The district health boards have been asked by the nurses’ union NZNO for more money for more nursing staff to safely staff public hospitals for 14 years.
And each year the DHBs have failed to provide money for enough nursing staff to make their workplaces safe for the patients and the nursing staff.
When DHB workplaces are unsafely staffed the patients do not receive the care that they require. Essential monitoring of a deteriorating patient gets missed by nurses because they have too many patients to safely care for, pain medication gets missed, nurses become exhausted and fail to take their meal breaks which compounds an already unsafe situation, and sentinel events (near misses, and serious injury and death to patients due to unsafe staffing) start to occur.
However, the DHBs haven’t committed to putting the Care Capacity Demand Management (CCDM) systems – advocated for by NZNO – into place so the instances of unsafe staffing in DHB workplaces are neither recorded nor audited. (The CCDM tools were developed by the joint NZNO DHB Safe Staffing Healthy Workplace Unit to use acuity data to calculate how many staff a ward or unit needs to safely meet patient needs.)
So the NZNO, NZNO nurses, DHBs, or the Safe Staffing Healthy Workplaces (SSHW) Unit have no idea how many instances of care rationing have led to sentinel events for patients being cared for in DHB workplaces.
DHBs during their pay negotiations with NZNO argue that there is not enough money for both a substantial pay rise and a commitment to safe staffing.
The result is DHBs end up pitting one essential requirement – nurses demanding a pay rise – against nurses’ other essential requirement – that is for more staffing to safely care for our patients.
I believe the district health boards honour neither requirement, because it is in the DHBs’ interest to save money. This is a conflict of interest and it makes a mockery of the DHBs acting as a ‘good faith’ bargaining partner.
We ask that the Ministry of Health, Ministry of Business Innovation and Employment (MBIE) and the New Zealand Nurses Organisation divest all District Health Boards from responsibility for NZNO’s ‘safe staffing’ agreement, and instead make the ‘safe staffing’ agreement between NZNO and the Ministry of Health and MBIE.
The DHBs need to bargain in good faith on the wages and pay increases for its employees. DHBs could then be held accountable by MBIE for honouring the government mandate of providing a safe workplace for staff and patients.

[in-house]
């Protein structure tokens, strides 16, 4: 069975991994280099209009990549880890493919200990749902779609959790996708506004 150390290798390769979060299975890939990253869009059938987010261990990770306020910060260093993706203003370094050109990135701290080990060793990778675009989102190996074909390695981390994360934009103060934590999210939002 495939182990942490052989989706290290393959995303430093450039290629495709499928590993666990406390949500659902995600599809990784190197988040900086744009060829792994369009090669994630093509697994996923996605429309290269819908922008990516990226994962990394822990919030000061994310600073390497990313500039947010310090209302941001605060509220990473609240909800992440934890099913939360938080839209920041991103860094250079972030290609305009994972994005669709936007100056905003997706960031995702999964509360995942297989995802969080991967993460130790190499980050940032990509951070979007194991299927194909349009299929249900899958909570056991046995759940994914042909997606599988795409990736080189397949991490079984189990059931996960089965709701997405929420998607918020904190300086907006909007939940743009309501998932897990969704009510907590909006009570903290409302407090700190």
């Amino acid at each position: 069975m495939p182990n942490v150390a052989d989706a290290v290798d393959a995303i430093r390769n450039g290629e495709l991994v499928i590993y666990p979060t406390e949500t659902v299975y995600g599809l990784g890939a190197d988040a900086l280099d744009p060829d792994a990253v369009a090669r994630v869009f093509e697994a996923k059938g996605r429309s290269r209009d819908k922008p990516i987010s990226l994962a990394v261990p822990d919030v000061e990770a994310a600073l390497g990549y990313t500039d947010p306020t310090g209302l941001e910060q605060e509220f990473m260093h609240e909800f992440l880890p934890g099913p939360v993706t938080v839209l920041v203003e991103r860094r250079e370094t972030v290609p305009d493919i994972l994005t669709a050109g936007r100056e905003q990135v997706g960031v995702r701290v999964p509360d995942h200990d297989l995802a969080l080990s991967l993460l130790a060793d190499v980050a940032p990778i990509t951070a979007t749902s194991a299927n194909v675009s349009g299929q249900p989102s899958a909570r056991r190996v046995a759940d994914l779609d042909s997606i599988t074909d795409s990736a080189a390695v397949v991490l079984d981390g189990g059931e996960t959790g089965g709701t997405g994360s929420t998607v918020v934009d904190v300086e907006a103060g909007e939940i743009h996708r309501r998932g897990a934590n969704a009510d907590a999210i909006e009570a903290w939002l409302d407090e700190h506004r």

It could also ensure that care capacity demand management (CCDM) safe staffing requirements are calculated and achieved in DHB workplaces, with the support of NZNO to advise and ensure safe staffing was enforced.
I believe firstly that funding for DHB safe staffing should be the responsibility of the Ministry of Health to avoid future conflicts of interest, and secondly, that safe staffing implementation should be regulated by the MBIE and should be audited, administered, enforced and staffed by NZNO every shift.
It is important that an effective government department such as the Ministry of Business Innovation and Employment, which is bound by the Health and Safety at Work Act 2015, is made responsible for regulating, administering and enforcing laws that protect the staff who work in DHB workplaces and the patients they care for.
Nursing and allied health staff work in and provide care for patients in the workplaces that the DHBs provide. Each DHB is obliged under the Health and Safety at Work Act 2015 to protect the safety of workers and other people in their workplaces and to meet health and safety standards, which includes safe staffing; that is, specific nurse-to-patient ratios depending on acuity/comorbidity.
NZNO could advise, regulate, enforce, administer and monitor DHB workplaces and their compliance with MBIE’s safe staffing requirements. There could always be a NZNO staff member available within DHB workplaces 24/7 to monitor compliance of the DHB workplace’s nurse-to-patient ratios, and to report, record, and direct extra nursing staff to a ward or unit, should that be required.
Having a stronger and more responsive government Ministry in charge would mean greater accountability for safer staffing, minimise care rationing by nurses to patients, decrease length of hospital stay for patients, provide better and more effective nursing care to patients, and diminish the incidence of serious sentinel events (serious and fatal harm caused to patients due to unsafely staffed DHB workplaces).
It would also allow the DHBs to act as a bargaining employer of good faith and restore some transparency, integrity and accountability to the DHBs’ reputation to negotiate and deliver pay rises for nursing staff.
You can view Anna Dobson’s petition here.
Author: Anna Dobson is an NZNO member who has been a nurse for a district health board for 10 years and strongly believes that responsibility for funding and monitoring safe staffing should be removed from the 20 district health boards.
Source: Nursing Review